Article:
That said, I would still like to point out that the first thing that springs to most folks when the topic of AI comes up is self-driving cars, even though driver-less cars don't yet exist, at least not in widespread deployments. Gladly, I have been enjoying an earned front-row seat to semi-autonomous driving beta software in my daily driver EV, my 2018 Model 3. I've found it to be quite wonderful to get to witness its growing maturity since I first tested the #FSDBeta in October of 2021.
The idea for this incorrectly named "Full Self Driving" optional feature is for the massive real-world data set to be used for machine learning, which allows Tesla to develop improved firmware that is then pushed out to the fleet's water-cooled, dual-processor, ~72 watt "Full Self Driving" computer, using a proven Over-The-Air update process via WiFi or cellular. This dashboard computer (called FSD Hardware 3 or HW3) processes the 8 camera feeds locally, and acts accordingly based on the software code it's running. When manually engaged, it can control acceleration, braking, and steering, but the driver is easily able to take over completely at any moment. The driver must also stay attentive or the system disengages, and all participants in the beta are made very aware that it's the human responsible for the driving, not the car. Currently, the objects in the data are labeled by humans, many of them in Buffalo NY, as explained at Electrek:
The automaker listed some of the responsibilities of a data labeler:
- You will use the Autopilot labeling interface to label images critical to training our deep neural networks.
- You will interact with the computer vision engineers on the Autopilot team to help us improve on the design of an efficient labeling interface.
- You will be expected to gain basic computer vision and machine learning knowledge to better understand how the labels are used by our learning algorithms, as this will allow you to make more judgement calls on difficult edge cases that might come up during labeling.
Eventually, plans are for them to be auto-labeled by the Dojo Supercomputer.
I hope you'll enjoy viewing some of the videos from #AIFD3 that I've collected for you below, and as always, feel free to leave a comment for the Tech Field Day crew below the videos, and/or comments for me below this article. There are excellent long-form articles about the event's AI discussions below that you'll want to check out too.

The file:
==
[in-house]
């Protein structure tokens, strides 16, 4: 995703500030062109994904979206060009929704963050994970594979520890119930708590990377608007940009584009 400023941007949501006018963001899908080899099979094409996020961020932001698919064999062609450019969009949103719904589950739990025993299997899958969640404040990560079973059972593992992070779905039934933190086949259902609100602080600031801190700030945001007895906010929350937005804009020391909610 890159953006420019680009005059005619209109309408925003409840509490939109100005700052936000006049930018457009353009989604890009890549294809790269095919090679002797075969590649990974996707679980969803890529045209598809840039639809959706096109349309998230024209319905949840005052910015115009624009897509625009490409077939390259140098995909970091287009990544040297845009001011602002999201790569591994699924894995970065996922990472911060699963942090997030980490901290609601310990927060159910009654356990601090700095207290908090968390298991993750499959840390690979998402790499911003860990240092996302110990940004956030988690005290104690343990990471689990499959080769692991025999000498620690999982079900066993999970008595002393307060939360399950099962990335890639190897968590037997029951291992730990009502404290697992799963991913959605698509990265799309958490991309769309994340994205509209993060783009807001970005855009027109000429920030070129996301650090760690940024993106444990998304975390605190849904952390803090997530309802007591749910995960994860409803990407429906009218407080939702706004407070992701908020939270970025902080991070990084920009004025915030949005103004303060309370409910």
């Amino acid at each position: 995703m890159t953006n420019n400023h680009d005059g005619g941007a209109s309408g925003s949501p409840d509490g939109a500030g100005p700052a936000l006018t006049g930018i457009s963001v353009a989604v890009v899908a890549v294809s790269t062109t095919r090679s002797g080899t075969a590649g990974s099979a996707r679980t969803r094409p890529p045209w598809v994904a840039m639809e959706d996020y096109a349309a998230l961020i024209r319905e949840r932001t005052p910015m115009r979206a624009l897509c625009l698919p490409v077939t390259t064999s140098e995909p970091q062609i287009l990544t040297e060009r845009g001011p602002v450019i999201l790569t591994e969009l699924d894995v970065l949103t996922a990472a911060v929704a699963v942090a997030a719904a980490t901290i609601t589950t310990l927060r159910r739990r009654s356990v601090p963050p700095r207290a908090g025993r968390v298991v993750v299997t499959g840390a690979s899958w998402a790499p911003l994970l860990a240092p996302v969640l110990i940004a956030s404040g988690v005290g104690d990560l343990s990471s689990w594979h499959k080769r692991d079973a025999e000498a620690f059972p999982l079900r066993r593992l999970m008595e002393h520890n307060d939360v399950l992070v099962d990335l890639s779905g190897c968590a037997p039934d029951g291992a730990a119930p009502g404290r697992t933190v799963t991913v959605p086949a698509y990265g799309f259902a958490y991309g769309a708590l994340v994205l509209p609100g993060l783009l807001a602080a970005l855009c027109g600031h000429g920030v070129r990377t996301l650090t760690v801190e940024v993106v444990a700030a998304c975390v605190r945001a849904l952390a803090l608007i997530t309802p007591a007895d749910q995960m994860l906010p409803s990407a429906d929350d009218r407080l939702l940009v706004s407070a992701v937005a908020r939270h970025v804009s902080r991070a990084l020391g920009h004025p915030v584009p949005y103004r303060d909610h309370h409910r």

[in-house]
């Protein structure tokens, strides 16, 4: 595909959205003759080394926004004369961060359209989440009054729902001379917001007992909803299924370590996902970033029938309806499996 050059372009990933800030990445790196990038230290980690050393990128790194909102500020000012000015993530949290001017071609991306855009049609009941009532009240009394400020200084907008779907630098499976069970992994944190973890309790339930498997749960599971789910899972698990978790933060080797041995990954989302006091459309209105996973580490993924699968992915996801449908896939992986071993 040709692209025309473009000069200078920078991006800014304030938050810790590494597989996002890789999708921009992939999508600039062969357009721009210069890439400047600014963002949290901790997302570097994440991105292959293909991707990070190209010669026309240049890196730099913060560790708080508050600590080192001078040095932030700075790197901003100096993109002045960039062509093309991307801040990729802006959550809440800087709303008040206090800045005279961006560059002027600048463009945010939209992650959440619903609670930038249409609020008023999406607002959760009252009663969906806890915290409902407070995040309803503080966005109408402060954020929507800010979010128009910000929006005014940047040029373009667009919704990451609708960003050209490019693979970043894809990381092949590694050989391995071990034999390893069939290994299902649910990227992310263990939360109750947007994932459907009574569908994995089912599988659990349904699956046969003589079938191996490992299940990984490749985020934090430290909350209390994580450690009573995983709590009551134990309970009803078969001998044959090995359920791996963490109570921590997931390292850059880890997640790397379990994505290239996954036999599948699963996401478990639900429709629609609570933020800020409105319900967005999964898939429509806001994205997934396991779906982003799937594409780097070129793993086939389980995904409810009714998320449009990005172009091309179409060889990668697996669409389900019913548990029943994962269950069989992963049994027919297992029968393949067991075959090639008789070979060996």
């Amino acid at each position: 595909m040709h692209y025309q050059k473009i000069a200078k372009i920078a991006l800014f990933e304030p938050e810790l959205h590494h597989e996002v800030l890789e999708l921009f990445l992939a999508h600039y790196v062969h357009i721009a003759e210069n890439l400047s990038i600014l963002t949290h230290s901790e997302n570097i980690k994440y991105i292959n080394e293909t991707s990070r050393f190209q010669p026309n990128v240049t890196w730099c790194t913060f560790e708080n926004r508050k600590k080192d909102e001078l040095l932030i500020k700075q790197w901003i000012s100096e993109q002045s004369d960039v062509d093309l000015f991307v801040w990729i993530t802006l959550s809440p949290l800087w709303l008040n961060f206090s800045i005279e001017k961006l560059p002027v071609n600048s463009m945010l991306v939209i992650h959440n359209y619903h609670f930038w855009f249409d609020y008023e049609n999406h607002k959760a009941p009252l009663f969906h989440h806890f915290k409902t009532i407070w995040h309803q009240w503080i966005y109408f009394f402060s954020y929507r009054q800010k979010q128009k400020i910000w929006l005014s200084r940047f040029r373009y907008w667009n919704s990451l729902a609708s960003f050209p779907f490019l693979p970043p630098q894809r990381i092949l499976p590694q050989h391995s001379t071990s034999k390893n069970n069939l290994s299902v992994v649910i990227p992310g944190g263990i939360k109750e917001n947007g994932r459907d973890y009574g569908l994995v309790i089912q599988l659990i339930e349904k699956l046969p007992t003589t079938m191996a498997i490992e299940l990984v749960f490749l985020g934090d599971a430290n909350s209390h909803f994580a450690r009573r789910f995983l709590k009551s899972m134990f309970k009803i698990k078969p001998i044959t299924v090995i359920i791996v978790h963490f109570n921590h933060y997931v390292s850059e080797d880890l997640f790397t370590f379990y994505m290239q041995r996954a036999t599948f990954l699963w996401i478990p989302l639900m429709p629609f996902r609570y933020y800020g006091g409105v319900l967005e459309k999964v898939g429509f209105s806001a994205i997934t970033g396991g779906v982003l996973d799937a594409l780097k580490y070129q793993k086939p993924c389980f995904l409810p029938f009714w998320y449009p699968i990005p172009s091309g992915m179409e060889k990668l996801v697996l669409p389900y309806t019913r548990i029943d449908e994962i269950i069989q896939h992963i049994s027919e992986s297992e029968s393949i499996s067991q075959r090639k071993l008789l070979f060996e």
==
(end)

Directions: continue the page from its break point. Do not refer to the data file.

Automatically plays all videos from the event
In this special Field Day Roundtable discussion, Stephen Foskett asks the AI Field Day 3 delegates whether it is possible to create a truly un-biased AI. Given that machine learning is taking over so many decisions in our lives, how should we train ML to avoid bias? Or is bias inevitable given that it uses human experience as an input? And what is bias really?
Recorded in Santa Clara, CA on May 19, 2022 as part of AI Field Day 3. Visit https://TechFieldDay.com/event/aifd3/ to learn more.
In this special Field Day Roundtable discussion, Stephen Foskett asks the AI Field Day 3 delegates to imagine the future of AI. What exciting applications are just around the corner that will leverage machine learning and other artificial intelligence technologies to better our lives?
Recorded in Santa Clara, CA on May 19, 2022 as part of AI Field Day 3. Visit https://TechFieldDay.com/event/aifd3/ to learn more.
Paul is a 30th year IT Pro by day, an 11th year technical content creator at TinkerTry.com and podcaster by night, and a 4th year electric vehicle and ADAS (Advanced Driver Assistance Systems) enthusiast who enjoys sharing his Model 3 learnings at many EVents on weekends.
Paul is an IT Professional who also creates technical content at TinkerTry.com and is active in the VMware vExpert and VMUG Community. He’s acting as the Senior EV Correspondent for Tech Breakfast Podcast, and he’s helping with EV Club of Connecticut advocacy. He’s also a cautious Tesla “Full Self Driving” beta tester since October of 2021, but he’s been pondering various AI, ML, and ADAS (Advanced Driver Assist Systems) approaches to this public safety challenge for over 30 years.